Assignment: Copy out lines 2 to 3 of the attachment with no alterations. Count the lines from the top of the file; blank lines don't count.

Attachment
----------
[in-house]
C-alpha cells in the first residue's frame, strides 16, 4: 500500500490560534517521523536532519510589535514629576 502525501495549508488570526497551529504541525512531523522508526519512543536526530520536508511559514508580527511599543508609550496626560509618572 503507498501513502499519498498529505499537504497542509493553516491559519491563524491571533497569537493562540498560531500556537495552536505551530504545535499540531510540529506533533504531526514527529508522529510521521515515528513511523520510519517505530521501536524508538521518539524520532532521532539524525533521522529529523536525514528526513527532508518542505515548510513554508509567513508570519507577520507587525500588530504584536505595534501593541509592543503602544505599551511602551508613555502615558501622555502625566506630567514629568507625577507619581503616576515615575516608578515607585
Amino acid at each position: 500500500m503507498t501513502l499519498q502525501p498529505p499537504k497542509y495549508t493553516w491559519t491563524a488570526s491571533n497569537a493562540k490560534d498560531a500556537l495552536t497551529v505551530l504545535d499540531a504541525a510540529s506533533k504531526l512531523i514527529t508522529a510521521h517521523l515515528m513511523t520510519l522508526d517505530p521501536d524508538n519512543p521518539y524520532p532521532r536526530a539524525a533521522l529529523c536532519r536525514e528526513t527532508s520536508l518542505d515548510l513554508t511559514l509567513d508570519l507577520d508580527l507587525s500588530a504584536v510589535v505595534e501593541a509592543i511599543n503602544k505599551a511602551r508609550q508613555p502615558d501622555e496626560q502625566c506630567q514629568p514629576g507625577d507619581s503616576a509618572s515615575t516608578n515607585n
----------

C-alpha cells in the first residue's frame, strides 16, 4: 500500500490560534517521523536532519510589535514629576 502525501495549508488570526497551529504541525512531523522508526519512543536526530520536508511559514508580527511599543508609550496626560509618572 503507498501513502499519498498529505499537504497542509493553516491559519491563524491571533497569537493562540498560531500556537495552536505551530504545535499540531510540529506533533504531526514527529508522529510521521515515528513511523520510519517505530521501536524508538521518539524520532532521532539524525533521522529529523536525514528526513527532508518542505515548510513554508509567513508570519507577520507587525500588530504584536505595534501593541509592543503602544505599551511602551508613555502615558501622555502625566506630567514629568507625577507619581503616576515615575516608578515607585
Amino acid at each position: 500500500m503507498t501513502l499519498q502525501p498529505p499537504k497542509y495549508t493553516w491559519t491563524a488570526s491571533n497569537a493562540k490560534d498560531a500556537l495552536t497551529v505551530l504545535d499540531a504541525a510540529s506533533k504531526l512531523i514527529t508522529a510521521h517521523l515515528m513511523t520510519l522508526d517505530p521501536d524508538n519512543p521518539y524520532p532521532r536526530a539524525a533521522l529529523c536532519r536525514e528526513t527532508s520536508l518542505d515548510l513554508t511559514l509567513d508570519l507577520d508580527l507587525s500588530a504584536v510589535v505595534e501593541a509592543i511599543n503602544k505599551a511602551r508609550q508613555p502615558d501622555e496626560q502625566c506630567q514629568p514629576g507625577d507619581s503616576a509618572s515615575t516608578n515607585n